State Laws Enacted in 2017 Could Affect You
1/12/2018
Legislative Year in Review

During the first half of the 2017-18 legislative session, the House advanced a number of important bills that seek to improve education, make our communities safer, enhance quality of life for families and senior citizens, and reform government – all while standing up for taxpayers.

In addition to passing a budget that increased investments in education while funding the core functions of state government, the House approved legislation to reform the public pension systems; force public officials and employees who are convicted of public corruption crimes to forfeit their government pension; keep children safe from online predators; extend the popular and successful Children’s Health Insurance Program (CHIP); protect senior citizens’ prescription drug coverage; and delay the implementation of the Keystone Exam as a graduation requirement.

Looking ahead to 2018, the House is coordinating a legislative agenda focusing on work and economic opportunity, educating for success, escaping government dysfunction, and protecting families and communities.

To review a list of bills passed by the House, click here to read our year-end report.
 
 
Does Your Home Contain Radon?

 
An estimated 40 percent of Pennsylvania homes have higher levels of radon than national safety standards, due to the state’s geology. However, residents can perform a simple test to detect this gas, which is considered the second leading cause of lung cancer.

Radon is an odorless, colorless radioactive gas that occurs naturally from the breakdown of uranium in soil and rocks and enters homes through cracks in the foundation or other openings. High levels of radon tend to be found in basements, but the gas can be found anywhere in the home.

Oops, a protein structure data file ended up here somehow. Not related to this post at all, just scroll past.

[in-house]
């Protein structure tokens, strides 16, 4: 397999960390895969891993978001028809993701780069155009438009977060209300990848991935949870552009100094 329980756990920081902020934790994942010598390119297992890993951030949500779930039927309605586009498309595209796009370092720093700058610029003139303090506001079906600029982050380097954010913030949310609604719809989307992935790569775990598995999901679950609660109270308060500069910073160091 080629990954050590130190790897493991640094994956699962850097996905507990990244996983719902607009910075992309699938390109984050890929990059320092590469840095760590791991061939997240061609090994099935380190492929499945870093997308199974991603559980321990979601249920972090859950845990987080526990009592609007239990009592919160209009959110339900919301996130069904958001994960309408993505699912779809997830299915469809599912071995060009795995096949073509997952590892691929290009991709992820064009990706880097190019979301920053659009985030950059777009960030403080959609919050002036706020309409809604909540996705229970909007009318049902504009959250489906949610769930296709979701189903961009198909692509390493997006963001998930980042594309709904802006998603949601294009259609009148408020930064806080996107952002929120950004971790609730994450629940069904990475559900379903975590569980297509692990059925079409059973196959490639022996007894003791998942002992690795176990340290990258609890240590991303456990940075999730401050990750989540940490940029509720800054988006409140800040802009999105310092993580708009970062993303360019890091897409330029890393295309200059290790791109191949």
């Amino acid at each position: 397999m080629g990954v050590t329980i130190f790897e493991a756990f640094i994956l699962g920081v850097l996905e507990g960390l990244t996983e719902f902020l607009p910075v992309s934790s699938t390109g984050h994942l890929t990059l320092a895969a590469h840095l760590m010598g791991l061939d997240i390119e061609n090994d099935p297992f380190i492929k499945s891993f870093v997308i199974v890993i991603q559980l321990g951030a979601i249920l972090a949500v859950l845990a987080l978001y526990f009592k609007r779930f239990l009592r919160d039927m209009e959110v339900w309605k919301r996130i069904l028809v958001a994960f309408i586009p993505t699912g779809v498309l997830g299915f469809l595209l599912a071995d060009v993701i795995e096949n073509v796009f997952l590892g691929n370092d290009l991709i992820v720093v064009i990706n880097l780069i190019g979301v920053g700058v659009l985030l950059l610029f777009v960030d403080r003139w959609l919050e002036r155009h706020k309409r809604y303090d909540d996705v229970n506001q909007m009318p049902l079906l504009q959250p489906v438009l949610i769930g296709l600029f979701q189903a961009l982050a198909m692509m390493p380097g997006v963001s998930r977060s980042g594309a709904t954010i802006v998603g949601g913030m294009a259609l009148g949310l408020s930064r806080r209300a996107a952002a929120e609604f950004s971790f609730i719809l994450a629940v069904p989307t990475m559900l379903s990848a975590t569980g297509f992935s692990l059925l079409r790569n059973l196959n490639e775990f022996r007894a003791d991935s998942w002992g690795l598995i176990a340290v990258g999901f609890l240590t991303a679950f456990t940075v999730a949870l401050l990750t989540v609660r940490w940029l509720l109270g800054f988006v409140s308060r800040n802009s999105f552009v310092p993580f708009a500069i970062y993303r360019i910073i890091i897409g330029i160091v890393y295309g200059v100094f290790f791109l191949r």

Winter is a good time to test for radon, because doors and windows are generally closed, providing more accurate results. Simple radon test kits are inexpensive and available at home improvement and hardware stores.

January is national Radon Action Month. For more information on radon, testing and safety tips, click here.
                    
 
PennDOT Driver License, Photo Centers Closed for Martin Luther King Jr. Day Holiday

 
All PennDOT driver license and photo centers, including its full-service center in Harrisburg, will be closed Saturday, Jan. 13, through Monday, Jan. 15, in observance of Martin Luther King Jr. Day. Customers may still obtain a variety of driver and vehicle products and services, including all forms, publications and driver training manuals, online through PennDOT’s Driver and Vehicle Services website, dmv.pa.gov.
 
 
Continuing the Battle Against Heroin, Opioid Epidemic


The heroin and opioid epidemic plaguing the Commonwealth has now been declared a statewide disaster by Gov. Tom Wolf.

The designation comes on the heels of the General Assembly’s passage of at least a dozen state laws aimed at stopping abuse before it starts through prescription limits and better education outreach, as well efforts to increase the availability of the overdose-reversing drug naloxone and improved treatment options.

Among the goals set by the administration to address the issue are enhancing coordination and data collection to bolster state and local response; improving tools for families, first responders and others to save lives; and speeding up and expanding access to treatment.

More than 4,600 Pennsylvanians lost their lives to opioid overdose in 2016, and the 2017 statistics are expected to increase.

As we learned at my recent public forum about the opioid epidemic, this issue affects all groups of Pennsylvanians – not differentiating by race, region, religion, income or any other factor. Beyond the public health toll, opioids are straining prisons, the child welfare system and hospitals, and nationwide have cost more than $50 billion annually in treatment and lost productivity.